Lakshmi, the other half of Vishnu 

The union of Vishnu and Lakshmi, unlike that of Shiva-Parvati, is less spoken about and discussed. However, more often than not, they are represented as two halves of a whole. If Vishnu is the preserver and protector, then Lakshmi represents the subject of his protection. This is seen most clearly in the myth of Vishnu’s Varaha avatar. According to the story, Vishnu takes the form of a boar to rescue Bhoomi Devi or Goddess Earth from the clutches of an asura. And who is Bhoomi Devi or Prithvi if not a manifestation of Lakshmi herself?  

Lakshmi accompanies Vishnu in most of his avatars. When he is Vamana, she appears as a lotus. When he is Parashurama, she is his wife, Dharani. When he is Rama, she is Sita and when he is Krishna, she is Rukmini. Thus, without Lakshmi, Vishnu’s purpose is incomplete. Without her, there is no earth, no prosperity, no cycle of life which he can preserve and maintain.  

The love between Vishnu and Lakshmi is legendary. According to one myth, Lakshmi, once upset with Vishnu, left him and descended to the earth as a mortal called Padmavati. Unable to live without her, Vishnu took the form of Shrinivasa, a mortal and was reunited and married to her on earth as well. The name Shrinivasa itself literally translates to ‘the dwelling of Shri’, referring to the belief that Lakshmi resides in Vishnu’s chest. One of Lakshmi’s names is also Haripriya or ‘the darling of Hari’. 

Illustration: Abhirami Ganesh

While Lakshmi is worshipped as the consort of Vishnu, she is also seen as an independent deity. In this form, she is called Mahalakshmi. Communities that worship Mahalakshmi believe that she is the root of all creation. She represents Prakriti (nature) as well as Maya (illusion). According to one myth, she burst forth from Vishnu, as he was contemplating the creation of the universe. She then placed the seed of desire in his hand, unleashing the forces of creation which led to the universe being formed. Her association with desire and creation is further solidified in the Harivamsa, which names her the mother of Kama, the God of Love and Desire.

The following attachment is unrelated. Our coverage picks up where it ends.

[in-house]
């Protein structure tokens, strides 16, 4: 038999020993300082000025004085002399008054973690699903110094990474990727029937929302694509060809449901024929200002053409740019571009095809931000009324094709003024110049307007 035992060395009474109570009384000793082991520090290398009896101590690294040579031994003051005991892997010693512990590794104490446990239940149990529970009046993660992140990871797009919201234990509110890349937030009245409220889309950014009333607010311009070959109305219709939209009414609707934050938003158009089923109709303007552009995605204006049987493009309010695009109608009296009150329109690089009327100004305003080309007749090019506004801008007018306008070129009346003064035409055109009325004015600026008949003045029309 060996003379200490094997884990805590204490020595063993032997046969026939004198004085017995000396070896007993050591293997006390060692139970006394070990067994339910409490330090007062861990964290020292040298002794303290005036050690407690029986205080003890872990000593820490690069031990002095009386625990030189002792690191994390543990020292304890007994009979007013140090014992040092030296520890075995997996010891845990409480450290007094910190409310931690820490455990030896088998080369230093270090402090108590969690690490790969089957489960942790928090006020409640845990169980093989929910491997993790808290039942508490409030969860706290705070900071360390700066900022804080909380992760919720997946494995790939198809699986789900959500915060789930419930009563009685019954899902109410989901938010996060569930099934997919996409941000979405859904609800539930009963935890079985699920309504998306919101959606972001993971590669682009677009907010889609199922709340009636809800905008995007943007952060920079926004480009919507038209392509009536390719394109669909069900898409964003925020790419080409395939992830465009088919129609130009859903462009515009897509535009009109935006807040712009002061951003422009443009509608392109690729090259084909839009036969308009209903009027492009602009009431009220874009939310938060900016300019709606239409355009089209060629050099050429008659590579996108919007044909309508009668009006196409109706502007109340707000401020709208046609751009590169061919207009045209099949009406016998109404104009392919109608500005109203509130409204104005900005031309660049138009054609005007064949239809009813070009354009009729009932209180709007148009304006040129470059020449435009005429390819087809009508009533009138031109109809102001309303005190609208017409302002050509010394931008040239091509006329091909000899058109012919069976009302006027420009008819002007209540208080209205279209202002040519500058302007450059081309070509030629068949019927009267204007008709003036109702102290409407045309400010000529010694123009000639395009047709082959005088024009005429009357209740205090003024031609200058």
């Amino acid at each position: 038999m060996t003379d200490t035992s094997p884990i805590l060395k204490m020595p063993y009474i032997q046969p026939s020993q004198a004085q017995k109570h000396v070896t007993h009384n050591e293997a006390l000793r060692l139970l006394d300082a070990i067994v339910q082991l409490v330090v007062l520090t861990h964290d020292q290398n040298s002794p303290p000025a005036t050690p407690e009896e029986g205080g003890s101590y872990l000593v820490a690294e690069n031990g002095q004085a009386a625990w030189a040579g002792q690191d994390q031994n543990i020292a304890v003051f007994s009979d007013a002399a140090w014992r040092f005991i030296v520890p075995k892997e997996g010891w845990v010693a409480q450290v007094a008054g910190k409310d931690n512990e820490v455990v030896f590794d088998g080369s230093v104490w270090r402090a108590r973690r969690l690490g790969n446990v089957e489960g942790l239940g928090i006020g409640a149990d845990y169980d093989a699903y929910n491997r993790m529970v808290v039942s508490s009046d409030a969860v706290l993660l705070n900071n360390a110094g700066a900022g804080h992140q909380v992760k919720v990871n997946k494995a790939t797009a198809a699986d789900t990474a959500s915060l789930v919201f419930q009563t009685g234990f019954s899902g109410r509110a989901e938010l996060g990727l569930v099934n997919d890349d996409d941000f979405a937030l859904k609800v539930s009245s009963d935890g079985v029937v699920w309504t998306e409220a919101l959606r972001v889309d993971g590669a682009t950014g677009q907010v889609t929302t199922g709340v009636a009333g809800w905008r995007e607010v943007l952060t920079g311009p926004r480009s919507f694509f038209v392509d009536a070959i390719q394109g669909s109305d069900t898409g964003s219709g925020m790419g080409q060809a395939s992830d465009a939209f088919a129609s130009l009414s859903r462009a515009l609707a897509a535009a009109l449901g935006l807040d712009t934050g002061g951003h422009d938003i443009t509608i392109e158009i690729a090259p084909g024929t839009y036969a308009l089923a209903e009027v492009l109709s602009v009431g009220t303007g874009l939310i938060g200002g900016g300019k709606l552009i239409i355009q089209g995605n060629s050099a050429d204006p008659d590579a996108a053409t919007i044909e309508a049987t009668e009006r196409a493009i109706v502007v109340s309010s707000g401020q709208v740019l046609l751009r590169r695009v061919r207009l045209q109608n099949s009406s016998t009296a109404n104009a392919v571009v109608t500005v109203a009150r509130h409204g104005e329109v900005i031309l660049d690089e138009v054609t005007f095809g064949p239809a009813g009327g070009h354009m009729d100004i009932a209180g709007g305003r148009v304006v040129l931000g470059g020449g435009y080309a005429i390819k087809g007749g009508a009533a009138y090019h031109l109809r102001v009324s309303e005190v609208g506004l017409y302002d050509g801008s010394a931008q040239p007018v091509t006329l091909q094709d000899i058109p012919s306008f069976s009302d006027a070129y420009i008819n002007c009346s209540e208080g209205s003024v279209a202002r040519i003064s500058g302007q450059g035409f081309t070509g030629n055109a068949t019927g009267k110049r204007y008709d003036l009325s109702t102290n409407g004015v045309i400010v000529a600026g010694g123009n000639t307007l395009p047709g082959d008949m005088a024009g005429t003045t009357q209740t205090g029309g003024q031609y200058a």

Lakshmi or Shri is ever-present. She is necessary for the sustenance of life itself. However, she is also characterised as ‘Chanchala’ or ‘the fickle one’, symbolising the transient nature of material wealth and difficulty in preserving it. Homes and business establishments are rarely seen without an image of Lakshmi, bestowing her generosity and driving away bad luck and loss. Perhaps the reason she is so ubiquitous and adored is because she is the one who turns dreams into reality and allows humans to work towards self-actualisation.